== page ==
My goal would be to shutdown my PC when battery charge reaches 40% (or, in alternative, after 15 minutes on battery).

    Can I have your opinion?
    Thanks in advance
    Cheers

    • Hi Fabbio,

      At the moment I’m busy with other projects and don’t have the time to look into this issue.
      Feel free to experiment on your system until you have found a working solution.
      Then please report back to me so I can correct my article to inform other readers the correct way.
      I’m sorry I can’t be of more help at this time. Succes.

      Kind regards.
      Marc

      • He is right, it shuts down after 30 seconds. DO NOT USE THIS GUIDE OTHERWISE YOUR PC WILL SHUT DOWN AFTER 30 SECONDS

        • Hi all,

          At the moment, I do not have the time to look into this.
          But take a look at this post where this topic is worked out in the same matter but with more detail.

          Please contact me when you can solve the issue.
          Thanks.

        • Hi, would you be so kind to test the solution mentioned by elPapaPig below and report back if it improves the situation? This way we can solve the issue and optimize the scripts for future readers.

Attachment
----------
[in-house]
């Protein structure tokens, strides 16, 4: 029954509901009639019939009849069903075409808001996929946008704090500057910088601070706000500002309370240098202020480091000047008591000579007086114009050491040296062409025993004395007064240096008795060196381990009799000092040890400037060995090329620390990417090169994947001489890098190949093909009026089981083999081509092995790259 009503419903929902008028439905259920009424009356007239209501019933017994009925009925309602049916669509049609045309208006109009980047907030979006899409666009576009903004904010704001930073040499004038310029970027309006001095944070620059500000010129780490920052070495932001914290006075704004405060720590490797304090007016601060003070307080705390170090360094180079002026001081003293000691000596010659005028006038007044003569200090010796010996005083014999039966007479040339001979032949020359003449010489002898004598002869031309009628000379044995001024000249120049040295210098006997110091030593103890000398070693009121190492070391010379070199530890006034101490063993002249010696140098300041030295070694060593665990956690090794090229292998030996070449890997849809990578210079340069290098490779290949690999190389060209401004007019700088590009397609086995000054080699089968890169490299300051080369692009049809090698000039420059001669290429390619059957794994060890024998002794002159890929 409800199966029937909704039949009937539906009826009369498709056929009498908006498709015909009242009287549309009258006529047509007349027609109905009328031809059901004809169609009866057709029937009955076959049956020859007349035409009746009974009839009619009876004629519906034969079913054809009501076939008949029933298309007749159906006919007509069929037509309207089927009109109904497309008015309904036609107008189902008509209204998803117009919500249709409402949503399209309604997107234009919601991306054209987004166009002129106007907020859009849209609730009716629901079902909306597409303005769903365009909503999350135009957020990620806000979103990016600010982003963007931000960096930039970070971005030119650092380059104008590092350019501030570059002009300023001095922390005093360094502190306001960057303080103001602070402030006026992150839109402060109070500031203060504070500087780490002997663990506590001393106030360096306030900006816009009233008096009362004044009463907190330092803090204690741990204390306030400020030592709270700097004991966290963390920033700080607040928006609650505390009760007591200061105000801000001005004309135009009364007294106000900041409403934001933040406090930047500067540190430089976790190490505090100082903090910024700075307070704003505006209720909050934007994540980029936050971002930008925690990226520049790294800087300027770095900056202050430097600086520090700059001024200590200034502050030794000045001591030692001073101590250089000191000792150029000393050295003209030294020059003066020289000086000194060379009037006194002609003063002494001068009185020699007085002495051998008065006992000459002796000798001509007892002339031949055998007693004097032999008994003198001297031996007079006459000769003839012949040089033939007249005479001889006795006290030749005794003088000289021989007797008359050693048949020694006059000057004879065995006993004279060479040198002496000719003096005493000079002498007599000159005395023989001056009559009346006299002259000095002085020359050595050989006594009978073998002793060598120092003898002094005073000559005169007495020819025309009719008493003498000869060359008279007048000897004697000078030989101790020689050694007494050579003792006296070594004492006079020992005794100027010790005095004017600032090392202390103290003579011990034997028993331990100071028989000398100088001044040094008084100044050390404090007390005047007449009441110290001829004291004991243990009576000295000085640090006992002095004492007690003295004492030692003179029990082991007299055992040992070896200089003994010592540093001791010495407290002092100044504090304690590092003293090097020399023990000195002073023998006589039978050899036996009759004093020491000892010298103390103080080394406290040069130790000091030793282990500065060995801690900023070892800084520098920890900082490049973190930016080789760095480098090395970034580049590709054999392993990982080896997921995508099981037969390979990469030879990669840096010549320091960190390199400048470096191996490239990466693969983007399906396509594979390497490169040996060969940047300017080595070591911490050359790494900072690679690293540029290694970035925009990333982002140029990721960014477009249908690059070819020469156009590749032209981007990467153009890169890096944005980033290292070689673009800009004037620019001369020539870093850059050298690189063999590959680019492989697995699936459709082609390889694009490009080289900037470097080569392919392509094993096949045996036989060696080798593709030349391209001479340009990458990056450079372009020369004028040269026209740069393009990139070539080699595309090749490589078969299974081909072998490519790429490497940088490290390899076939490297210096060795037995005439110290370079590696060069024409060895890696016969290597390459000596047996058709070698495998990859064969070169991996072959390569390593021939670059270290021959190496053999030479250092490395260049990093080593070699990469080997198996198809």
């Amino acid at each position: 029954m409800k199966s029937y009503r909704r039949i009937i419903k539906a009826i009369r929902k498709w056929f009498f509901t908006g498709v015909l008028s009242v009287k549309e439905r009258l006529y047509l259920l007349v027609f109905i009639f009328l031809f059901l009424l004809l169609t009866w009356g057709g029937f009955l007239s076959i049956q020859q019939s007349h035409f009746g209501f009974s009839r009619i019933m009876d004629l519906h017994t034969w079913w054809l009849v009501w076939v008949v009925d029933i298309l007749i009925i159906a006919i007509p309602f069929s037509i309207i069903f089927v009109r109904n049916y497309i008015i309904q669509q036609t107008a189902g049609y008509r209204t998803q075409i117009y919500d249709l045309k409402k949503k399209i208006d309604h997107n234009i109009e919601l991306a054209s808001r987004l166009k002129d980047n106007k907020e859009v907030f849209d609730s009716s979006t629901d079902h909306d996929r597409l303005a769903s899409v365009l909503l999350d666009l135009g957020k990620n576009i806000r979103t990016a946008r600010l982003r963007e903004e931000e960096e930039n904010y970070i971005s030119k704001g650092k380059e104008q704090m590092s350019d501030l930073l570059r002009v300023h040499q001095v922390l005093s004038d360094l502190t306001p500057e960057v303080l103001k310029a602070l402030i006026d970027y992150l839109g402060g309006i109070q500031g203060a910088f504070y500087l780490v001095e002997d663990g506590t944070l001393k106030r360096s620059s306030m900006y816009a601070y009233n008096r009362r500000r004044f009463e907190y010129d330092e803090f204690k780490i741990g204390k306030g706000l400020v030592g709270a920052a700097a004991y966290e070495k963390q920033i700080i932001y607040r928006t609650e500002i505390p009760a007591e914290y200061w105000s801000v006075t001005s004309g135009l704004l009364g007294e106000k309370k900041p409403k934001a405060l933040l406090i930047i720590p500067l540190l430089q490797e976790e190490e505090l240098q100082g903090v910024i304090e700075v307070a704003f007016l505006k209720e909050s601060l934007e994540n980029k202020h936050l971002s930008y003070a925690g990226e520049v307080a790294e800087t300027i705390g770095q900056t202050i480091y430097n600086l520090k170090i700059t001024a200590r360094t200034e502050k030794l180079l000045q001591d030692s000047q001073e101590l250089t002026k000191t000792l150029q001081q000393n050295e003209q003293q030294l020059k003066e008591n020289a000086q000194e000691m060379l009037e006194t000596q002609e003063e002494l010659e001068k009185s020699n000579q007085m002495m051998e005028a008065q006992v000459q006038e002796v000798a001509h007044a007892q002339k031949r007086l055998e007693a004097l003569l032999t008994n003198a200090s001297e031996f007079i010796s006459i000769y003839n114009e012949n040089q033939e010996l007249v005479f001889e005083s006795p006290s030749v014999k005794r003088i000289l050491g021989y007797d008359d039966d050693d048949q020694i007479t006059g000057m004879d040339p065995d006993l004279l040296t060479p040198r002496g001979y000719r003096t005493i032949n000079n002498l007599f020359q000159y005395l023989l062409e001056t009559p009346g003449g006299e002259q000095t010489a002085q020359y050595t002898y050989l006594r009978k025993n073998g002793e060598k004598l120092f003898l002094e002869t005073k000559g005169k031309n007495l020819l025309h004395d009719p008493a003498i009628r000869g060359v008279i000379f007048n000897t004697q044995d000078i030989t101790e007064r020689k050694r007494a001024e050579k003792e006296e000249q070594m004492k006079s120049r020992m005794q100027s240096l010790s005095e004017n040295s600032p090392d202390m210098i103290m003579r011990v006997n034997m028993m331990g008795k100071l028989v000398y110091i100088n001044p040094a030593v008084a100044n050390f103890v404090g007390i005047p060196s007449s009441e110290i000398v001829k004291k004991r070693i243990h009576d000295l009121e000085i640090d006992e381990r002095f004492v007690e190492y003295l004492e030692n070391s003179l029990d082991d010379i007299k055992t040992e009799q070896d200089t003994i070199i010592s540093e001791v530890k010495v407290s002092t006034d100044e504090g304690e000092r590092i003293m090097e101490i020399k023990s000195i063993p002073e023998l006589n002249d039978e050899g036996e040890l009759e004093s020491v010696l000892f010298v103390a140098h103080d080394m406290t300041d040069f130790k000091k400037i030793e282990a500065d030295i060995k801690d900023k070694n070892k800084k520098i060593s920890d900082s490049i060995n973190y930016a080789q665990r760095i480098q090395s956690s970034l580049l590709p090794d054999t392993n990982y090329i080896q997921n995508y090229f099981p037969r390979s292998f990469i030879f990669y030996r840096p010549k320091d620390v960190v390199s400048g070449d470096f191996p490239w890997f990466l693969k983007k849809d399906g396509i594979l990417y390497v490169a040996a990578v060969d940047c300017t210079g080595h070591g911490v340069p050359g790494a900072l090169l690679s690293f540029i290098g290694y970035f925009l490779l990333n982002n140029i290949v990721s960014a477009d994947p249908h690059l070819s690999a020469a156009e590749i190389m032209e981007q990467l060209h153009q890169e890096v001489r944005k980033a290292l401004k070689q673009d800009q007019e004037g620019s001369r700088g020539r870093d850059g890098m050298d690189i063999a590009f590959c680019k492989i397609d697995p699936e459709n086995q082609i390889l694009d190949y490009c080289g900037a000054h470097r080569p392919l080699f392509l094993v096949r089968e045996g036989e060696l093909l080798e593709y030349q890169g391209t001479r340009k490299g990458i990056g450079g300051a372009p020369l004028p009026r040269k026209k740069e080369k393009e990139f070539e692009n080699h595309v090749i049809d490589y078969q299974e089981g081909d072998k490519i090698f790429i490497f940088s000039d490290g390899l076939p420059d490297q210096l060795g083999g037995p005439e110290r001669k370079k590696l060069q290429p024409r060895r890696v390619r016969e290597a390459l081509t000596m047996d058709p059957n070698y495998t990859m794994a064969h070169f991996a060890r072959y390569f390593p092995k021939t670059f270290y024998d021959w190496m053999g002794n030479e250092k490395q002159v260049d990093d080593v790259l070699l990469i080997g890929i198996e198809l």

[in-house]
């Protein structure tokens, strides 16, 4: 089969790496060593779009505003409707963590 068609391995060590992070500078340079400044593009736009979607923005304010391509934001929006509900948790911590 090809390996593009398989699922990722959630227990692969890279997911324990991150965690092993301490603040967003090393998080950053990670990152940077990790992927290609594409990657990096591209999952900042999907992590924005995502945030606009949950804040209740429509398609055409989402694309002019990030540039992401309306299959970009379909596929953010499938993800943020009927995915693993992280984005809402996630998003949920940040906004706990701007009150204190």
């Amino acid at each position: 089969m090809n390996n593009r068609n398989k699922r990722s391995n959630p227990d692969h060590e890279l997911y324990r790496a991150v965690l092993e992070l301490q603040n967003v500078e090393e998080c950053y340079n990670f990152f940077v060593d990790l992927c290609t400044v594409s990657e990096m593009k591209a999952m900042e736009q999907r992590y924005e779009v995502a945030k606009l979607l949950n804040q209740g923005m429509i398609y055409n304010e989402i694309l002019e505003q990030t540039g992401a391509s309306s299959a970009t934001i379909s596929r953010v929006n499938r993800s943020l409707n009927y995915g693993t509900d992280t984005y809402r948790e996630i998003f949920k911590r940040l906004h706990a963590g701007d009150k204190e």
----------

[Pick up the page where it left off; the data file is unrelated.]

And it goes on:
Thanks in advance.

          Marc

      • Hi, would you be so kind to test the solution mentioned by elPapaPig below and report back if it improves the situation? This way we can solve the issue and optimize the scripts for future readers.

        Thanks in advance.

        Marc

    • Hello Flabio,

      I have the same problem as you. Have you found a solution? The configuration to achieve your goal?

  4. Hello,
    As I was losing connection, i change this parameters to this

    POLLFREQ 2
    POLLFREQALERT 1
    DEADTIME 12
    MAXAGE 12

    Are these OK?
    I will give feedback afterwards.

    • Well, as I said, I changed the parameters in order to keep the connection, but it still fails after some time.

      UPS apc@localhost is unavailable

      Can someone help where to start how to debug?

      • Hi Fabio,

        You could try replacing the USB cable by a better one. You could try another USB port (USB 2 or USB 3).
        If that doesn’t help, you have a problem with the driver or the settings.

        Kind regards.

        Marc

  5. Nice guide, thanks. All working as expected but using the web monitor on separate LXC as you suggest I can only access the UPS data if the PVE firewall is off. I can’t work out how to allow it through. The obvious ones like enabling WEB and the port 3493 do not do it. The same happens with Windows NUT client and the docker method in Techno Tim’s article you refer to.